EL CALABOZ, Texas/WASHINGTON (Reuters) - Standing on a grassy levee, Eloisa Tamez stares at the modest dwellings on her property near the U.S. border with Mexico and cannot imagine a wall running through it.
Tamez filed a class-action suit in February to keep the U.S. government from surveying her land for a border-security barrier. That puts her on the front-lines of a presidential election-year battle over an impatient Bush administration’s efforts to get tough on illegal immigration.
“They are using very, very strong-arm tactics. They just want me to roll over and say yes,” Tamez said as she looked over her 3-acre plot with two small houses, the remnants of a ranch that has been in her family since the 1700s.
Washington plans to build 670 miles of fencing along stretches of the nearly 2,000-mile U.S.-Mexican border from California to Texas to help stem the tide of illegal immigration. More than 300 miles are already built, and the U.S. government is pushing hard to finish this year as mandated by Congress.
But opposition by landowners could slow the project, about 54 percent of which is to be built on private property, a government watchdog agency said in a report in February.
“Until the land issues are resolved, this factor will continue to pose a risk to meeting the deployments,” the Government Accountability Office (GAO) said.
Tamez is one of many opponents along the border who are fighting the fence. Ranchers fear they will lose access to irrigation pumps; ecologists worry it will block the migration of endangered species such as the jaguar and ocelot; anglers and boaters do not want to be cut off from the river.
And in western states like Texas and Arizona, the government’s concerns over illegal immigration clash with cherished values of landowner rights, which have helped sustain U.S. President George W. Bush’s Republican Party in the region.
“That was everybody’s dream, we’ll come out here ... develop the West and civilize it. Now the government is coming and saying ‘Oh, we’ll take that back, because we’re going to build a wall. It’s unAmerican,’” said rancher John Ladd of Naco, Arizona, whose land runs for 10 miles along the border with Mexico.
The U.S. Justice Department has filed dozens of lawsuits seeking court orders against reluctant landowners and the city of Eagle Pass, Texas, to gain access to property for surveying.
In addition, U.S. Homeland Security Secretary Michael Chertoff, citing “unacceptable risks” to national security, has three times waived environmental regulations viewed as time-consuming roadblocks to sections of the fence.
“We get court objections, we get political objections, we get press objections, we get local objections,” Chertoff told reporters in January.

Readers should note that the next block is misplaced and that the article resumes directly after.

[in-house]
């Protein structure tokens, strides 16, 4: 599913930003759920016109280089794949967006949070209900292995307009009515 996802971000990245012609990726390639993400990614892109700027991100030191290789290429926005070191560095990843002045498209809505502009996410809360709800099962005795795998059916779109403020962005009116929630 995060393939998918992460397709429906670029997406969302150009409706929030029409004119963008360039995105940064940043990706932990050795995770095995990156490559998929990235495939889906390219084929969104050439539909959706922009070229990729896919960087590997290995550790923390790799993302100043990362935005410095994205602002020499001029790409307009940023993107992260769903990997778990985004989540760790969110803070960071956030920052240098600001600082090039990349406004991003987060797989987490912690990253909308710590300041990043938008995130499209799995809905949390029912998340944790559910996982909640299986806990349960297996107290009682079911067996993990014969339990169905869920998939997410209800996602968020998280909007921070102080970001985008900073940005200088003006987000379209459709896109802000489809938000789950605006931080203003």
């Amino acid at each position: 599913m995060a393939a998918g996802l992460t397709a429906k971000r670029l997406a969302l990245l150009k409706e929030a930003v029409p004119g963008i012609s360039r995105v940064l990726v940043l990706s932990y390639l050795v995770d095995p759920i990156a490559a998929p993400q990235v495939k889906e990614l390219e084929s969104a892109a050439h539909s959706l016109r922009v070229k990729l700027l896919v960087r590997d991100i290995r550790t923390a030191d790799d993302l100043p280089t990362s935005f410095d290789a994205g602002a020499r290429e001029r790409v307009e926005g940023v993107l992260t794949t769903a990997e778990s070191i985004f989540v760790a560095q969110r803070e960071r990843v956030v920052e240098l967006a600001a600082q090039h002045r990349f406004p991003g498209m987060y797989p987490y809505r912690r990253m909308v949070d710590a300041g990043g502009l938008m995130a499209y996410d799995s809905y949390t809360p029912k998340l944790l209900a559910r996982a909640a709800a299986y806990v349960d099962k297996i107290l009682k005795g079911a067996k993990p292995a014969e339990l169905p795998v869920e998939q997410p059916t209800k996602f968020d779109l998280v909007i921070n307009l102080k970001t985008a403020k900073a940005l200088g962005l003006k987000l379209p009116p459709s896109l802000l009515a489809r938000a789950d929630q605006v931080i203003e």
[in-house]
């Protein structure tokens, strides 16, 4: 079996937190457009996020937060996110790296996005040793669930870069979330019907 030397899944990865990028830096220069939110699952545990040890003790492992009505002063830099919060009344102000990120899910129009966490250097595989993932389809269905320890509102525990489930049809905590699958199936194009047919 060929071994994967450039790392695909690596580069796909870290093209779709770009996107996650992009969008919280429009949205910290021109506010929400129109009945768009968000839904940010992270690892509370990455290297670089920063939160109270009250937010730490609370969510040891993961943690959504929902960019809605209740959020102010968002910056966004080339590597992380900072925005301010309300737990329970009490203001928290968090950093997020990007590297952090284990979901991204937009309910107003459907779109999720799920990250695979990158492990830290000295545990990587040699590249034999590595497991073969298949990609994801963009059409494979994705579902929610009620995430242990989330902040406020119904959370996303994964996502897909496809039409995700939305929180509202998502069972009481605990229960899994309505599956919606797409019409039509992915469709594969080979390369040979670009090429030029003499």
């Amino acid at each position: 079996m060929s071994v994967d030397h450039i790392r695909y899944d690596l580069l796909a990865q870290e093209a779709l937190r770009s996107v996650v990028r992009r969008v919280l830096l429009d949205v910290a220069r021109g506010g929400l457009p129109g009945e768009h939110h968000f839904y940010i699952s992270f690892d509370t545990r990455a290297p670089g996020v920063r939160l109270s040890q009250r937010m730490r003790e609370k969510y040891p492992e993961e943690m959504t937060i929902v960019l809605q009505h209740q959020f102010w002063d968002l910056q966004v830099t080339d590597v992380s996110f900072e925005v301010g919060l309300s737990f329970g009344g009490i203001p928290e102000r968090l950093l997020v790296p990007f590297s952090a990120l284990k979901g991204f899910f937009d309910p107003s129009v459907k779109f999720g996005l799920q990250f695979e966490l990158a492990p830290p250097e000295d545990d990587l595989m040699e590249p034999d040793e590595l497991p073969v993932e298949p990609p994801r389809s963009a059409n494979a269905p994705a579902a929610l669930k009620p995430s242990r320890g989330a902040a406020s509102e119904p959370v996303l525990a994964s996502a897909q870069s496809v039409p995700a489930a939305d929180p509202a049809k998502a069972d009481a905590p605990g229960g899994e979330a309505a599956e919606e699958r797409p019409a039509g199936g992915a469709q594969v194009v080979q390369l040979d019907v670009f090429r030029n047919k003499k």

“But in the end, we have to achieve what the American public has I think unmistakably demanded, which is security for the border. And while I want to do it as cooperatively and as smoothly as possible, we cannot allow endless postponement of the inevitable.”
Democratic presidential candidates Hillary Clinton and Barack Obama both voted for the fence as senators, but in February they called for an overhaul of the plan. They said Bush had failed to listen to local residents and there were less disruptive border-security options, such as a high-tech system being tried on one 28-mile border section in Arizona. But that system turned out to be less effective than hoped.
Tamez’s land, about a mile from the Rio Grande river which forms the international boundary in the steamy southern corner of Texas, falls just beyond a 72-year old flood-control levee along the river.
The government built the levee on her family’s land with similar strong-arm tactics, said Tamez, an energetic professor of nursing at a local university.
This time the government wanted her to sign a waiver to remove anything in the way of the wall including houses and trees, she said, and she accused Chertoff of failing to consult on the fence route as specified in legislation.
“The plan was just to come in here and push their way through and take the land just like they did in 1936,” she said. “But I will exercise my American right to defend my property.”
Tamez and another landowners are seeking class-action status on behalf of more than 100 border property owners in the Rio Grande Valley, with a goal of forcing the government to take additional steps before going ahead with fence planning.
The government says it consulted heavily with local residents, and tried repeatedly to negotiate surveying rights before it sought condemnation proceedings.
“In light of the pressing time constraints imposed by Congress for this project, the United States concluded that an agreement with the landowner was not possible and that therefore condemnation was necessary,” government lawyers said in their response to Tamez’s suit.
The GAO said 148 private-property owners out of 480 along planned sections of the fence had failed to grant survey access to their land as of last December. About half of those holdouts gave access as of mid-February, after being warned they could be taken to court.
The wall has little support near El Calaboz, a heavily Latino region of south Texas which has enjoyed an economic boom that many people attribute to free trade with Mexico. Customers from south of the border flock to stores, the farm industry is dependent on migrant Mexican labor, and many families have relatives on both sides of the border.
Local activists have coalesced around an organization called “No Border Wall.” Bumper stickers with the group’s logo beneath a coil of razor wire are a common sight in the region.
“When will people understand that walls do not work?” said Sister Maria Sanchez, a local nun.
Reporting by Ed Stoddard in Calaboz, Texas, and Randall Mikkelesen in Washington; Additional reporting by Tim Gaynor in Naco, Arizona
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